Unfortunate, because I've come to realise how unsuitable they often are. Many act as straight-jackets for the mind!
Some rough observations and notes, may be of use to others:
- No browser is particularly good. I use several and deliberately don't form too strong preferences, to any of them.
- Browsers that spy on me annoy me intensely. They all seem do it in some way, except Tor-Browser maybe. Every time they fetch an update, grab a config file update... they log your details. Chrome may be the worst on this. Outshines the NSA in how much data it collects I suspect. (See point below about inspecting browser traffic, for ways to actually see this happening in real time.)
- Pointing out bugs, design improvements... can be a long hard road. These guys often appear to have an active hatred of user feedback. If you're prepared to take more time than seems necessary and wait for maybe a year or two, it's worth doing though. Also be ready for a mindless decision from somebody has been tasked to "clean out" the backlog (to call some of these folk clueless would be too generous)!!
- The W3C etc. have ongoing discussions on these things. They are generous enough to let us listen in. It's worth taking a look if you're serious about what lies behind browser design. Many competing minds, some arbitrary decisions, just to keep things moving. After taking such a look you might feel more sympathy for all involved. Their work is not easy.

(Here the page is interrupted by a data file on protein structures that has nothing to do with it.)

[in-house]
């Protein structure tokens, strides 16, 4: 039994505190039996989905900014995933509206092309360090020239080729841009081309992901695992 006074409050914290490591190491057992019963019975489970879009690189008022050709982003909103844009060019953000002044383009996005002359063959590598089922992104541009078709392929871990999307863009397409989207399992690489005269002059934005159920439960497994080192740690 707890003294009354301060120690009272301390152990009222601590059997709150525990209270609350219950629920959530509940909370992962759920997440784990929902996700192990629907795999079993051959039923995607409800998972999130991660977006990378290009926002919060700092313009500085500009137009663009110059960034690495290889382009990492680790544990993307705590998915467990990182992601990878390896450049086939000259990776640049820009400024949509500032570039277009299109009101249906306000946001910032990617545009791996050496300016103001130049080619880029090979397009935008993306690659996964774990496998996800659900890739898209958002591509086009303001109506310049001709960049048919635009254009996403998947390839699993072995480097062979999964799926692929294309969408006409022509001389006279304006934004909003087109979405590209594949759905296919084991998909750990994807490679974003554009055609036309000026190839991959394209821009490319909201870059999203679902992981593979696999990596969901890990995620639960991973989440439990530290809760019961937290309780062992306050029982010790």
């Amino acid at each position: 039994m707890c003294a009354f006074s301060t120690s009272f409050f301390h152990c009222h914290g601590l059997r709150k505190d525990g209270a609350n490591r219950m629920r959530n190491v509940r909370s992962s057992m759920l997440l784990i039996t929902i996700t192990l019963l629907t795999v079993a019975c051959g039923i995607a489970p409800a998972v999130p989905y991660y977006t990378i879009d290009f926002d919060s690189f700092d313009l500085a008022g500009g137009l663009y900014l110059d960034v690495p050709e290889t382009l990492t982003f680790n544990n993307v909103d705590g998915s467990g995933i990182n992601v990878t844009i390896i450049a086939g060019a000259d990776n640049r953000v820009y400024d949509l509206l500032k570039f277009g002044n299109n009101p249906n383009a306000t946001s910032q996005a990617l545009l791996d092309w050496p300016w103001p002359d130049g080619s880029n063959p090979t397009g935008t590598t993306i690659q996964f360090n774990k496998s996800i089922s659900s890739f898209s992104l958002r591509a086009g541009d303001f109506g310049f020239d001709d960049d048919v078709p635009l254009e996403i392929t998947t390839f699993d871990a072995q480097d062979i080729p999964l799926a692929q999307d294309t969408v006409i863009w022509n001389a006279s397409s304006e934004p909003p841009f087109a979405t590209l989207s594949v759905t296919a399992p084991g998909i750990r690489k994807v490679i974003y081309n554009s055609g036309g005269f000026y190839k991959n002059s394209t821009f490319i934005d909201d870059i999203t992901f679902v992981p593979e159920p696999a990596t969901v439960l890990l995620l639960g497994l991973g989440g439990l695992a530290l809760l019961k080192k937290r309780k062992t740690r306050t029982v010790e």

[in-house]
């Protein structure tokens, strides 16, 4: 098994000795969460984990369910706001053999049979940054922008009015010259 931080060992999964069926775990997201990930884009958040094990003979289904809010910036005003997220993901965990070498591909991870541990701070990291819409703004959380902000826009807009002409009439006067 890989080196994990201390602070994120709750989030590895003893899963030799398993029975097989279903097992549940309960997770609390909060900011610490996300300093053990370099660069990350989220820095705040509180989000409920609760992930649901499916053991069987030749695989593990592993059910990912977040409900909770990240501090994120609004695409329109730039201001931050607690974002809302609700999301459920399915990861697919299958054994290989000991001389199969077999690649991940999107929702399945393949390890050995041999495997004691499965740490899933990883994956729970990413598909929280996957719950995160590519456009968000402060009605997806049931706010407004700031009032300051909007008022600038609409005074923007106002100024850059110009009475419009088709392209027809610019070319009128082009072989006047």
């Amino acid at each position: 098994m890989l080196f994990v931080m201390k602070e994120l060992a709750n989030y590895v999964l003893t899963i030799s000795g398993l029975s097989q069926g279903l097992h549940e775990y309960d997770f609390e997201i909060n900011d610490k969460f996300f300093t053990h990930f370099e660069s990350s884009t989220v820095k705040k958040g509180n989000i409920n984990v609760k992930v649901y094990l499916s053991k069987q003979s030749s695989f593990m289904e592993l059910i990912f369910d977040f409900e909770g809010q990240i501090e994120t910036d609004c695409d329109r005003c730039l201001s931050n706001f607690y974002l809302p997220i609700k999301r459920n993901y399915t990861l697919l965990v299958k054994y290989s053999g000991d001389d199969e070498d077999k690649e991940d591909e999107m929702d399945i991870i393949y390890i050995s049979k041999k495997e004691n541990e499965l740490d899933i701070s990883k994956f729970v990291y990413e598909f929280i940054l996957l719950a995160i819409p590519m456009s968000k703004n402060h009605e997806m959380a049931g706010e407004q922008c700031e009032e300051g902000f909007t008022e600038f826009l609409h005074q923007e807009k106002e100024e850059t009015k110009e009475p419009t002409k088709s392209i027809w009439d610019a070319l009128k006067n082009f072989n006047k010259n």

- It's well worth taking a look at your browser sessions with a tool like Fiddler (debugging Proxy that shows you a lot of detail). The useful content of, possibly, most pages, is swamped by the burden of unwanted nonsense that they carry. As Albert says, in his post.
- (Beyond the browser) If you analyse pages you might find that many are distracting and reduce your ability to understand them easily. That's deliberate. Adverts and "graphical design" are, as usually done, deliberately meant to catch your attention. It would be cool to have decent ways to avoid that. (Ways that are good/great for both content maker and reader.)
- The browser essentially treats a user as a pure consumer. No interaction, no original though expected. In fact they seem to actively suppress such things. I much prefer the idea of active reading than the passive form they seemingly want to force onto me!
- It is possible to filter out a lot of junk by taking charge of your DNS system. There are a surprising number of URI roots that never serve anything but unwanted material.
- Browser extension technologies may not be as usable as you first thought.
- It is possible to seize some control. If you do go down that road, be aware that the browser makers may seem to fight you every step of the way. If you look at their business models you can understand that they may not have much interest in your goals!
- That's enough...